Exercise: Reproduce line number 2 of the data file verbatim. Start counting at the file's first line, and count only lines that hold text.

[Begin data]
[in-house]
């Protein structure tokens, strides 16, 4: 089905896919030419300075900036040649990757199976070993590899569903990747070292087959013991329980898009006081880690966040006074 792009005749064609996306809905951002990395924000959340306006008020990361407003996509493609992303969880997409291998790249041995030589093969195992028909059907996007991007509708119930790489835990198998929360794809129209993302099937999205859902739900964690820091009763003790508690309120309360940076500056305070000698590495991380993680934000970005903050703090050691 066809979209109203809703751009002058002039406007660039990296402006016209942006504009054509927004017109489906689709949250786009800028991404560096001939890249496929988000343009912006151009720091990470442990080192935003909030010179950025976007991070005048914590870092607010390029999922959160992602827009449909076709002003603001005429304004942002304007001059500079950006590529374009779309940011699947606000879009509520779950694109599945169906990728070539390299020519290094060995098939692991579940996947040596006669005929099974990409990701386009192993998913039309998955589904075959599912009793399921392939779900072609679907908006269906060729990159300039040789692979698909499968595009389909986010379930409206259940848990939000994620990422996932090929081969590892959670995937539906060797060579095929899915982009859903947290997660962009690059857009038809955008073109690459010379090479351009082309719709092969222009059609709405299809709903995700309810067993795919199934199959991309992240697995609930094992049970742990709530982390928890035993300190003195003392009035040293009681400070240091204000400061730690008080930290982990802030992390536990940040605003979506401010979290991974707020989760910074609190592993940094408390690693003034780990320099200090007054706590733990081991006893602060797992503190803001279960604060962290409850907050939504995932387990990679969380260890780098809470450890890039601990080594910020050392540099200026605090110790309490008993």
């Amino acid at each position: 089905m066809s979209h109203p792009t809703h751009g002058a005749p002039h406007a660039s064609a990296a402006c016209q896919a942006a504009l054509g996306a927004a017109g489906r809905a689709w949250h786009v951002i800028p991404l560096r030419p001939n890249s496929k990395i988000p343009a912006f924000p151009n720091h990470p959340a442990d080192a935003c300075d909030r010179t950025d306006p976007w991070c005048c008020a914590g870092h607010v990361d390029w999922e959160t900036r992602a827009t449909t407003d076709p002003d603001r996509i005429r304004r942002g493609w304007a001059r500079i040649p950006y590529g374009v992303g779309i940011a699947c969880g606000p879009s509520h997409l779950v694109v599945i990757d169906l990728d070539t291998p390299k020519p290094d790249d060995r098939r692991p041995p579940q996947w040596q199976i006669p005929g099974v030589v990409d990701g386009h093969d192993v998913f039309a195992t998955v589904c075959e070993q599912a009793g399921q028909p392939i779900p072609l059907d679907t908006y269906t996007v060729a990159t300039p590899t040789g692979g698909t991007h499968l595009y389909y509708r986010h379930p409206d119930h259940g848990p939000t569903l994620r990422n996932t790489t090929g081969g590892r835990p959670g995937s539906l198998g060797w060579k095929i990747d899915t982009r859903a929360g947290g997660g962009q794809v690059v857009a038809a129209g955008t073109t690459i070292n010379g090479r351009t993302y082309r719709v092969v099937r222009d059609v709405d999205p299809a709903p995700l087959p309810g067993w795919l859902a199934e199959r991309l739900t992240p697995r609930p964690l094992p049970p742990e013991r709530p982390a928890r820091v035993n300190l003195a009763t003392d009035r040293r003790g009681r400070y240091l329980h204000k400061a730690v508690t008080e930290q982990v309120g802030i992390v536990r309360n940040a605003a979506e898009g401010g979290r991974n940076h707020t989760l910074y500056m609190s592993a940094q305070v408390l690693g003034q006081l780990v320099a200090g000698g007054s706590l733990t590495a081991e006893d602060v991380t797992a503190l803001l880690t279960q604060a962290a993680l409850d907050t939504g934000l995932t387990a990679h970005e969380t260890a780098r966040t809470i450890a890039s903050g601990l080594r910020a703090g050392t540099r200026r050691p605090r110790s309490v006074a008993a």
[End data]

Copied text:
């Protein structure tokens, strides 16, 4: 089905896919030419300075900036040649990757199976070993590899569903990747070292087959013991329980898009006081880690966040006074 792009005749064609996306809905951002990395924000959340306006008020990361407003996509493609992303969880997409291998790249041995030589093969195992028909059907996007991007509708119930790489835990198998929360794809129209993302099937999205859902739900964690820091009763003790508690309120309360940076500056305070000698590495991380993680934000970005903050703090050691 066809979209109203809703751009002058002039406007660039990296402006016209942006504009054509927004017109489906689709949250786009800028991404560096001939890249496929988000343009912006151009720091990470442990080192935003909030010179950025976007991070005048914590870092607010390029999922959160992602827009449909076709002003603001005429304004942002304007001059500079950006590529374009779309940011699947606000879009509520779950694109599945169906990728070539390299020519290094060995098939692991579940996947040596006669005929099974990409990701386009192993998913039309998955589904075959599912009793399921392939779900072609679907908006269906060729990159300039040789692979698909499968595009389909986010379930409206259940848990939000994620990422996932090929081969590892959670995937539906060797060579095929899915982009859903947290997660962009690059857009038809955008073109690459010379090479351009082309719709092969222009059609709405299809709903995700309810067993795919199934199959991309992240697995609930094992049970742990709530982390928890035993300190003195003392009035040293009681400070240091204000400061730690008080930290982990802030992390536990940040605003979506401010979290991974707020989760910074609190592993940094408390690693003034780990320099200090007054706590733990081991006893602060797992503190803001279960604060962290409850907050939504995932387990990679969380260890780098809470450890890039601990080594910020050392540099200026605090110790309490008993």